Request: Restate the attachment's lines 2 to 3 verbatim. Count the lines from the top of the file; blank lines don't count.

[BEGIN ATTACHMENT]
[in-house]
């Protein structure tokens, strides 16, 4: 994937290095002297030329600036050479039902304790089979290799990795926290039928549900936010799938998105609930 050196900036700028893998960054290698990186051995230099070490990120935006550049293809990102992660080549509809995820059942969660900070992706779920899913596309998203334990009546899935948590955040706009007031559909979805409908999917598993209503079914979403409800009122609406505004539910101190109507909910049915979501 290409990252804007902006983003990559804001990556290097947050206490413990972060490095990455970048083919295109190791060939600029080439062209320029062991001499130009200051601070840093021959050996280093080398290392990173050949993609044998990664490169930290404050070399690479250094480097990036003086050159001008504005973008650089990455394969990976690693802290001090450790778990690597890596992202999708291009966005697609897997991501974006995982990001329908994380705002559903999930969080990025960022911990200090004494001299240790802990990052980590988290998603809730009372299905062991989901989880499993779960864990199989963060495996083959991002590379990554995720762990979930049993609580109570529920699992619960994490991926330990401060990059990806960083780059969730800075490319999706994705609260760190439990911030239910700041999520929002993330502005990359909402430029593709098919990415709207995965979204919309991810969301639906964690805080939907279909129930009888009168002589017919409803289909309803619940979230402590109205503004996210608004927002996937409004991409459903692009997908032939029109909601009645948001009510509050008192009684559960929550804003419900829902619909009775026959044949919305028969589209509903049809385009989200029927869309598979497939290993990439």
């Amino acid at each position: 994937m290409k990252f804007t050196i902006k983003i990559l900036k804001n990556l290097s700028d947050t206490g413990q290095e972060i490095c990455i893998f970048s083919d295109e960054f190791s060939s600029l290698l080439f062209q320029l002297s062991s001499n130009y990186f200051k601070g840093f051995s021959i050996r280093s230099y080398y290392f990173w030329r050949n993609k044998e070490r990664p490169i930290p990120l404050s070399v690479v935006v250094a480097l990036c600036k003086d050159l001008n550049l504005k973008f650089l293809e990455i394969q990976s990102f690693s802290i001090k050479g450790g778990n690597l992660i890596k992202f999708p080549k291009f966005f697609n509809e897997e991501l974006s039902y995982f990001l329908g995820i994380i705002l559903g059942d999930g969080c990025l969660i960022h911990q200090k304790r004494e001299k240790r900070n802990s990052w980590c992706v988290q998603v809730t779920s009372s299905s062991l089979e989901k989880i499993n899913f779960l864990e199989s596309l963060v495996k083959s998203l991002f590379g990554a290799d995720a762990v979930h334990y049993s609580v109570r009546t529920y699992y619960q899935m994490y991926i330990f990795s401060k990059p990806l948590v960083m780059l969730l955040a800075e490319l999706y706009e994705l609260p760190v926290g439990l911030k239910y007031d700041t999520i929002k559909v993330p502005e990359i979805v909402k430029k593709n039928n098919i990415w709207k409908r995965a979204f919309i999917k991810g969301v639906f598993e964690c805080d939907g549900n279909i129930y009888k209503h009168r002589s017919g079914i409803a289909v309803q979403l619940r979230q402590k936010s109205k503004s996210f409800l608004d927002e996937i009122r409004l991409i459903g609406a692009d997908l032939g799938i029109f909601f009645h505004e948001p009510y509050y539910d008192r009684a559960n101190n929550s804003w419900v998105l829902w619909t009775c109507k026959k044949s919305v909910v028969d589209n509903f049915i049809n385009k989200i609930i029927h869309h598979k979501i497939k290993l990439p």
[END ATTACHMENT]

């Protein structure tokens, strides 16, 4: 994937290095002297030329600036050479039902304790089979290799990795926290039928549900936010799938998105609930 050196900036700028893998960054290698990186051995230099070490990120935006550049293809990102992660080549509809995820059942969660900070992706779920899913596309998203334990009546899935948590955040706009007031559909979805409908999917598993209503079914979403409800009122609406505004539910101190109507909910049915979501 290409990252804007902006983003990559804001990556290097947050206490413990972060490095990455970048083919295109190791060939600029080439062209320029062991001499130009200051601070840093021959050996280093080398290392990173050949993609044998990664490169930290404050070399690479250094480097990036003086050159001008504005973008650089990455394969990976690693802290001090450790778990690597890596992202999708291009966005697609897997991501974006995982990001329908994380705002559903999930969080990025960022911990200090004494001299240790802990990052980590988290998603809730009372299905062991989901989880499993779960864990199989963060495996083959991002590379990554995720762990979930049993609580109570529920699992619960994490991926330990401060990059990806960083780059969730800075490319999706994705609260760190439990911030239910700041999520929002993330502005990359909402430029593709098919990415709207995965979204919309991810969301639906964690805080939907279909129930009888009168002589017919409803289909309803619940979230402590109205503004996210608004927002996937409004991409459903692009997908032939029109909601009645948001009510509050008192009684559960929550804003419900829902619909009775026959044949919305028969589209509903049809385009989200029927869309598979497939290993990439």
């Amino acid at each position: 994937m290409k990252f804007t050196i902006k983003i990559l900036k804001n990556l290097s700028d947050t206490g413990q290095e972060i490095c990455i893998f970048s083919d295109e960054f190791s060939s600029l290698l080439f062209q320029l002297s062991s001499n130009y990186f200051k601070g840093f051995s021959i050996r280093s230099y080398y290392f990173w030329r050949n993609k044998e070490r990664p490169i930290p990120l404050s070399v690479v935006v250094a480097l990036c600036k003086d050159l001008n550049l504005k973008f650089l293809e990455i394969q990976s990102f690693s802290i001090k050479g450790g778990n690597l992660i890596k992202f999708p080549k291009f966005f697609n509809e897997e991501l974006s039902y995982f990001l329908g995820i994380i705002l559903g059942d999930g969080c990025l969660i960022h911990q200090k304790r004494e001299k240790r900070n802990s990052w980590c992706v988290q998603v809730t779920s009372s299905s062991l089979e989901k989880i499993n899913f779960l864990e199989s596309l963060v495996k083959s998203l991002f590379g990554a290799d995720a762990v979930h334990y049993s609580v109570r009546t529920y699992y619960q899935m994490y991926i330990f990795s401060k990059p990806l948590v960083m780059l969730l955040a800075e490319l999706y706009e994705l609260p760190v926290g439990l911030k239910y007031d700041t999520i929002k559909v993330p502005e990359i979805v909402k430029k593709n039928n098919i990415w709207k409908r995965a979204f919309i999917k991810g969301v639906f598993e964690c805080d939907g549900n279909i129930y009888k209503h009168r002589s017919g079914i409803a289909v309803q979403l619940r979230q402590k936010s109205k503004s996210f409800l608004d927002e996937i009122r409004l991409i459903g609406a692009d997908l032939g799938i029109f909601f009645h505004e948001p009510y509050y539910d008192r009684a559960n101190n929550s804003w419900v998105l829902w619909t009775c109507k026959k044949s919305v909910v028969d589209n509903f049915i049809n385009k989200i609930i029927h869309h598979k979501i497939k290993l990439p």